• Zio­gas, Ioan­nis (2014): Spar­se Spar­tan Ver­se. Fil­ling Gaps in the Ther­mo­py­lae Epi­gram. In Ramus 43 (2), pp. 115 – 133. DOI: 10.1017/rmu.2014.10.
Anmer­kun­gen /​ Refe­ren­ces
  1. Cf. Rüsen et al. 1991, 230f. Cf. also my com­ment on Léves­que 2018, ibid. []
  2. Cf. Léves­que 2018.[]
  3. That this dan­ger is far from being hypo­the­ti­cal can be seen in the light of a speech by the right-wing (AFD)-politician Björn Höcke in Dres­den on 18 Janu­a­ry 2017, whe­re he cal­led for a “U‑turn” in Ger­man memo­ry cul­tu­re, giving up the poli­tics of “Ver­gan­gen­heits­be­wäl­ti­gung”. In the same speech, he reproa­ched to the Ber­lin Memo­ri­al to the Mur­de­red Jews of Euro­pe (the “Holo­caust-Memo­ri­al”) as a “monu­ment of shame”, which of cour­se it is, but in a dif­fe­rent sen­se: What Höcke meant is a “shame­ful” monu­ment, but for the cur­rent Ger­man memo­ri­al cul­tu­re he atta­cked, to address one’s own (in group’s) “crime and shame” is not­hing shame­ful, but a neces­si­ty. Cf. the docu­men­ta­ti­on of the speech in “Gemüts­zu­stand eines total besieg­ten Vol­kes” 2017 (as of 28.8.2019). Any sen­se of pri­de, howe­ver, based on the deve­lo­p­ment of this “cri­ti­cal” and even “nega­ti­ve” memo­ry cul­tu­re would be at least pro­ble­ma­tic – it would under­mi­ne the mind-set. The ques­ti­on remains of how to address this as an achie­ve­ment without resor­ting to con­cepts of “pri­de”.[]
  4. Cf. on the con­cept of inclu­si­ve histo­ry cul­tu­re: Kör­ber 2019; i. Dr.. Kör­ber 2019.[]
  5. As e.g. in a Ham­burg monu­ment com­me­mo­ra­ting the town’s dead of WW1: “Vier­zig Tau­send Söh­ne der Stadt lie­ßen ihr Leben für Euch” (“For­ty Thousand Sons of [our] Town Gave Their Lives for You”).[]
  6. As e.g. in the ver­se of Simo­n­i­des of Ceos (556 – 468 BCE) on the Spar­tan defen­ders at the Ther­mo­py­lae, which Hero­do­tus (VII, 228) reports to have been erec­ted on the spot: “Oh stran­ger, tell the Lace­da­e­mo­ni­ans that we lie here, obedient to their words.” (transl. by Ioan­nis Zio­gas). The ori­gi­nal did not sur­vi­ve, but in 1955 a modern pla­te was erec­ted bea­ring the Greek text again. For this and dif­fe­rent trans­la­ti­ons of the inscrip­ti­on see the Eng­lish Wiki­pe­dia-arti­cle: https://​en​.wiki​pe​dia​.org/​w​i​k​i​/​B​a​t​t​l​e​_​o​f​_​T​h​e​r​m​o​p​y​l​a​e​#​E​p​i​t​a​p​h​_​o​f​_​S​i​m​o​n​i​des (as of 27/​8/​2019). For a dis­cus­sion of the wor­d­ing see Zio­gas 2014.[]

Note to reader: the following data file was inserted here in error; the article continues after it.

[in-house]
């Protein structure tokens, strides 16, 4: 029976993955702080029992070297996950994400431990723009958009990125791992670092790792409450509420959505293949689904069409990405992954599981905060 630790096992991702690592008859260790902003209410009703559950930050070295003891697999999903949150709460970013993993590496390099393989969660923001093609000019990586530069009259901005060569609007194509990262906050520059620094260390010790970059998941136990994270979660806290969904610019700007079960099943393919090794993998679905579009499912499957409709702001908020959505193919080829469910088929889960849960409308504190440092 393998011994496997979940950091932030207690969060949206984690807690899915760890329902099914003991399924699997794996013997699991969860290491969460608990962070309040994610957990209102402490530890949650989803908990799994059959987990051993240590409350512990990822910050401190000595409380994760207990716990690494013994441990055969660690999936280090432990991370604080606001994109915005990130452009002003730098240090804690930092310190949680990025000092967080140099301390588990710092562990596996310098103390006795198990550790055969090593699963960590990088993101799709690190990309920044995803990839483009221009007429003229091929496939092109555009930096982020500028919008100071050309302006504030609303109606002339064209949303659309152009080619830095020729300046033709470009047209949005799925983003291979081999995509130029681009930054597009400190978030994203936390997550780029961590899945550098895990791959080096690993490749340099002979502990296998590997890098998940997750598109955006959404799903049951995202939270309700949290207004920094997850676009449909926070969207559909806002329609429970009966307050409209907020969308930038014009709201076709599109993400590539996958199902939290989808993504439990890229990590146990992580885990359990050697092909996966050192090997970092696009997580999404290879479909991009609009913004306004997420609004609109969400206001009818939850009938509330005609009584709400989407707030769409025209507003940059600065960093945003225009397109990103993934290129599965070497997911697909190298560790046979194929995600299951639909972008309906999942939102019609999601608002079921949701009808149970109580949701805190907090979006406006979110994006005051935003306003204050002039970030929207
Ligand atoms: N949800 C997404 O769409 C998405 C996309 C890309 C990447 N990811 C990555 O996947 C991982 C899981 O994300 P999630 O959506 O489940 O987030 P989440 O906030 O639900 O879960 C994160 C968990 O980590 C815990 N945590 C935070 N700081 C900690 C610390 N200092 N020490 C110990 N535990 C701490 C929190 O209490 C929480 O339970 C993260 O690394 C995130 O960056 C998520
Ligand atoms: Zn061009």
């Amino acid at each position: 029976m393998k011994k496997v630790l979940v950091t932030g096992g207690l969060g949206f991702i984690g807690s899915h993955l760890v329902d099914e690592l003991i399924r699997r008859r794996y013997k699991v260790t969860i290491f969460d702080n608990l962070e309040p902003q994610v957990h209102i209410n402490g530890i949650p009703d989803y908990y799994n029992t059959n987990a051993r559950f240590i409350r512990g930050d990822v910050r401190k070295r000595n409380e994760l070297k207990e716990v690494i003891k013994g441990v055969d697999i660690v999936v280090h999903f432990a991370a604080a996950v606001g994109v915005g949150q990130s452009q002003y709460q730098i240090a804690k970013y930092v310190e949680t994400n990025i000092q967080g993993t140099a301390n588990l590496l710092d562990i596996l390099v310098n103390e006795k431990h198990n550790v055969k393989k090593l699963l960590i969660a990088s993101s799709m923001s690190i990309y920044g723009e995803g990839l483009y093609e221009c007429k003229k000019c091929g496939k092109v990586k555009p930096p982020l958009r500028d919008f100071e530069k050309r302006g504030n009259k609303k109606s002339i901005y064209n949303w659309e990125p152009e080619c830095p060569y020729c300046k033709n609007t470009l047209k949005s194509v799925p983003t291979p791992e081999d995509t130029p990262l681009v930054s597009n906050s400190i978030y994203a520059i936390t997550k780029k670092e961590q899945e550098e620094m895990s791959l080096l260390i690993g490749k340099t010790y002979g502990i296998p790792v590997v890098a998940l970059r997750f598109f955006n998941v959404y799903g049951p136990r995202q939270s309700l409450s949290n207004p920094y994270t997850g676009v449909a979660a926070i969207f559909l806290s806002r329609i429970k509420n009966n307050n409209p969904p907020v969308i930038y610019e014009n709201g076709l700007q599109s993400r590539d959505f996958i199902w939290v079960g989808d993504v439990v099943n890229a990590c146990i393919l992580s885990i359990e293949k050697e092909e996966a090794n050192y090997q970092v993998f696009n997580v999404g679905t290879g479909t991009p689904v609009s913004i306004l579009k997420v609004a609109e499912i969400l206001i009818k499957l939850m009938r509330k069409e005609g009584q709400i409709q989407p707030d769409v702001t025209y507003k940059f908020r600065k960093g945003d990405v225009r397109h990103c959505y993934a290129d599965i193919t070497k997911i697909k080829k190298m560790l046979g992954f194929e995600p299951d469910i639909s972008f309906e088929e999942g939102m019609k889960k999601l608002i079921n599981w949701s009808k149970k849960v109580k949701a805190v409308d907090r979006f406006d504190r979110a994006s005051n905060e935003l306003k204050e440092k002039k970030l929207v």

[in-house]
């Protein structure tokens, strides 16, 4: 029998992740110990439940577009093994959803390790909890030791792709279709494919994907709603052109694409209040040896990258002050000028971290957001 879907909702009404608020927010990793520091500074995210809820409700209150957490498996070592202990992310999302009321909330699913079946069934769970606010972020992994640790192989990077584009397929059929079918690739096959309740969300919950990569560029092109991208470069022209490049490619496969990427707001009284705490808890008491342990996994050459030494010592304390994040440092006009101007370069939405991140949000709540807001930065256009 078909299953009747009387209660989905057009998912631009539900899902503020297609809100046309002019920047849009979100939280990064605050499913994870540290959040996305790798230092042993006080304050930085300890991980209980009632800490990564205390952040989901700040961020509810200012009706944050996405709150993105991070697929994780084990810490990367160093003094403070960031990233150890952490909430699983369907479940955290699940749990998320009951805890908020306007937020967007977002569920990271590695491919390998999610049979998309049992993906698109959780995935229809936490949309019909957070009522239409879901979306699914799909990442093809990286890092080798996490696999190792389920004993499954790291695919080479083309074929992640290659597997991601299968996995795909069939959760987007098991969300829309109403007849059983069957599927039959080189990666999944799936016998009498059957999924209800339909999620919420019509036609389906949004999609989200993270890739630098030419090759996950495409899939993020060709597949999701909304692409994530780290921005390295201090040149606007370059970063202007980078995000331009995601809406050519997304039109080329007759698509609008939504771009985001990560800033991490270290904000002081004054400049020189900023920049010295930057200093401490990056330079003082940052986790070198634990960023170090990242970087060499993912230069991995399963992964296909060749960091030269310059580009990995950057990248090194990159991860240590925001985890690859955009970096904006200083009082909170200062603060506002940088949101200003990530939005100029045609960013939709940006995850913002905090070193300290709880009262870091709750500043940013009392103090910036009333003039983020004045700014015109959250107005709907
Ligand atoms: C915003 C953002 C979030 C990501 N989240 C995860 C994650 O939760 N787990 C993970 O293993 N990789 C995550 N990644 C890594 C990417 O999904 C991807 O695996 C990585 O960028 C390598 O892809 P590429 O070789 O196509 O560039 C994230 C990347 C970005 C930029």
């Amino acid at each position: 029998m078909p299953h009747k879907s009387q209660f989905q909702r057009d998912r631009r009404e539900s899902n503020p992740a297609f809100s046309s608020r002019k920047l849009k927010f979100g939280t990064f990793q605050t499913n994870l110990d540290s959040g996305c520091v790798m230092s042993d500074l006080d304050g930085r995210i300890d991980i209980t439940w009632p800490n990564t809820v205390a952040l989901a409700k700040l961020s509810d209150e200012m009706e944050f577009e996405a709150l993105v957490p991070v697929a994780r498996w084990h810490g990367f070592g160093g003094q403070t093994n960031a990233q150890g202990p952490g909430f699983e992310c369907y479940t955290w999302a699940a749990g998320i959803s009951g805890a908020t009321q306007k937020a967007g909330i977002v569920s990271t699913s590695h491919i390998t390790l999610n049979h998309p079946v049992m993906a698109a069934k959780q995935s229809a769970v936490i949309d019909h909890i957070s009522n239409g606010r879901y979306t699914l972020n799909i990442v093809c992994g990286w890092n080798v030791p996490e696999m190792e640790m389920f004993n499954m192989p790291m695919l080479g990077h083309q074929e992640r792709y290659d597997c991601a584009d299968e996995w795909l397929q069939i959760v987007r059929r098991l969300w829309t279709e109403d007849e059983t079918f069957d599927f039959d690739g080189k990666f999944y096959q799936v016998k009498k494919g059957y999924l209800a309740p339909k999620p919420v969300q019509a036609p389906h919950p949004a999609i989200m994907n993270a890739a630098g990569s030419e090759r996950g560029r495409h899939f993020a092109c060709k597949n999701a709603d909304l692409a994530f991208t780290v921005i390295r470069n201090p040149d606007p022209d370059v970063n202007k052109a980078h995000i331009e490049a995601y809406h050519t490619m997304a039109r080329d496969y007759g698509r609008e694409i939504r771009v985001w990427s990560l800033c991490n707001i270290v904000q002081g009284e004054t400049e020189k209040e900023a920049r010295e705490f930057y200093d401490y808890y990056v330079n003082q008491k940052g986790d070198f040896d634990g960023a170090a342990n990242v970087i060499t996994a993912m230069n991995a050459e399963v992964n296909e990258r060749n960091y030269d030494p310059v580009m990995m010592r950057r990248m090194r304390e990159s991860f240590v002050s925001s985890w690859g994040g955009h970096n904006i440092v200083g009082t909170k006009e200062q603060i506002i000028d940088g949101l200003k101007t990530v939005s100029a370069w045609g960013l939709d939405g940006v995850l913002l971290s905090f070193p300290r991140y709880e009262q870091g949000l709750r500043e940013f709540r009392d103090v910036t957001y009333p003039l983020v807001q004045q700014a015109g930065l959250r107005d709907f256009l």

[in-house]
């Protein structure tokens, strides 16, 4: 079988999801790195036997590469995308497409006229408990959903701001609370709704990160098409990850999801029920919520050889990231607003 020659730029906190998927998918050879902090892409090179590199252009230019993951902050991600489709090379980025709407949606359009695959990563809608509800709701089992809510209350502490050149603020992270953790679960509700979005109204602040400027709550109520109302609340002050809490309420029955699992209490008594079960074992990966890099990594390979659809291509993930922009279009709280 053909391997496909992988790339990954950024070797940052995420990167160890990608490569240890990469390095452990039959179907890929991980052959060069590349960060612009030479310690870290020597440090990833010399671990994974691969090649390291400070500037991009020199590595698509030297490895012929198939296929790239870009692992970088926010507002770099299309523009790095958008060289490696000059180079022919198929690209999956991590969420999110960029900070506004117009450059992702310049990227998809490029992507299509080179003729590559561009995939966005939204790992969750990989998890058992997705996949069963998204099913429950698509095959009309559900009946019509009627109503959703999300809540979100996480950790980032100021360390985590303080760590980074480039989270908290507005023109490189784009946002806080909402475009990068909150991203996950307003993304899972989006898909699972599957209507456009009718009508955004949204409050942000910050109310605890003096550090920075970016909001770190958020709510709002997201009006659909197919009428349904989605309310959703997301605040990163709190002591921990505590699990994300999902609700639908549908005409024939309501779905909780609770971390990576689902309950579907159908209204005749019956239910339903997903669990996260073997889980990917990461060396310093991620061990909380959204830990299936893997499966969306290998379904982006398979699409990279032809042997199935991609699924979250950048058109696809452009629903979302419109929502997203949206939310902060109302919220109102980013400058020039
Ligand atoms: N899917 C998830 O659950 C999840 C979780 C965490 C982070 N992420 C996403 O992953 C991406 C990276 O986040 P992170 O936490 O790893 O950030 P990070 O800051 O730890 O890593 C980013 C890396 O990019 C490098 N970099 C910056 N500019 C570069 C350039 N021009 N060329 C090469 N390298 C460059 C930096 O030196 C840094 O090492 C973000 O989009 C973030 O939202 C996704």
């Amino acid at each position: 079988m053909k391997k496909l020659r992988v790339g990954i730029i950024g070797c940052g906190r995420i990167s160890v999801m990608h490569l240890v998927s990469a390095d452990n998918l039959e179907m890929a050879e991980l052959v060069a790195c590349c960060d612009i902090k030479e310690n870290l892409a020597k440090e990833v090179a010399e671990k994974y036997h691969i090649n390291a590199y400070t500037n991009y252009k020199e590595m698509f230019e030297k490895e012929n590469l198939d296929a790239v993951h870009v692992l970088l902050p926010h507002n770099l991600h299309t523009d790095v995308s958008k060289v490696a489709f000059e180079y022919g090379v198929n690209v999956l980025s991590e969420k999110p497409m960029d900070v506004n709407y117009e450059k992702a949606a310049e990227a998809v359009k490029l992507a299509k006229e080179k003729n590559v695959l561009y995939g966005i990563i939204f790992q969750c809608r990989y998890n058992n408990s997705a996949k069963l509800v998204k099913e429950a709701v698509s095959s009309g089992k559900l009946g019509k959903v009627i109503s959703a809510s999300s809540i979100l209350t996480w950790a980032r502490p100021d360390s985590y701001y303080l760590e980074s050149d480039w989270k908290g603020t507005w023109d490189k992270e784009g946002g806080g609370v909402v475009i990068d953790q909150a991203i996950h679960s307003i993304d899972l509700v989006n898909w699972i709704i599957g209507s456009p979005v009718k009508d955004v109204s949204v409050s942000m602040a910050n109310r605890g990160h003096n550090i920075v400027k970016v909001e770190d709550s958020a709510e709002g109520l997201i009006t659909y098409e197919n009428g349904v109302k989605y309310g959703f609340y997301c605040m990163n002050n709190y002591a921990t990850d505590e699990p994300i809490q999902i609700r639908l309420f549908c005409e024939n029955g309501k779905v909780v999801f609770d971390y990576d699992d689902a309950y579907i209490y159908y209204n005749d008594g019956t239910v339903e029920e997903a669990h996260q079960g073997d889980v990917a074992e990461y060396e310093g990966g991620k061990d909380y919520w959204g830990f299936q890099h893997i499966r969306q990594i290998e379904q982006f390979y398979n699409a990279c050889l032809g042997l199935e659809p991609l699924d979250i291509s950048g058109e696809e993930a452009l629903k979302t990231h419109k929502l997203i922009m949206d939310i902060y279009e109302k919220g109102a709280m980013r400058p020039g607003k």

7. A monu­ment in Oslo, on the pre­mi­ses of Åkers­hus Slot, near the Nor­we­gi­an muse­um of resis­tance against Ger­man Occup­a­ti­on in WW2 (the Muse­um), e.g. sta­tes „de kjem­pet de falt – de gav oss alt“ (liter­al­ly: „They fought, they fell – they gave us ever­ything“), or rather: „they gave (sacri­fi­ced) ever­ything for us.“ Even though the monu­ment depicts tools and devices which can be used in resis­tance ope­ra­ti­ons, the monu­ment clear­ly requi­res know­ledge of the who­le con­text of Nor­we­gi­an resis­tance. Kör­ber 2014, p. 87.[]
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gerade erschienen: Körber, Andreas “De-Constructing Memory Culture.”

12. Februar 2014 Andreas Körber Keine Kommentare

Ein Kri­te­ri­en­ka­ta­log zur Ana­ly­se von Aus­drucks­for­men his­to­ri­scher Erinnerungen.

Kör­ber, Andre­as “De-Con­struc­ting Memo­ry Cul­tu­re.” In: Bje­rg, Hel­le; Kör­ber, Andre­as; Lenz, Clau­dia; von Wro­chem, Oli­ver (2014; Eds.): Tea­ching His­to­ri­cal Memo­ries in an Inter­cul­tu­ral Per­spec­ti­ve. Con­cepts and Methods. Expe­ri­en­ces and Results from the Tea­c­Mem Pro­ject. Ber­lin: Metro­pol (Neu­en­gam­mer Kol­lo­qui­en; 4); ISBN: 9783863311148, S. 145 – 150.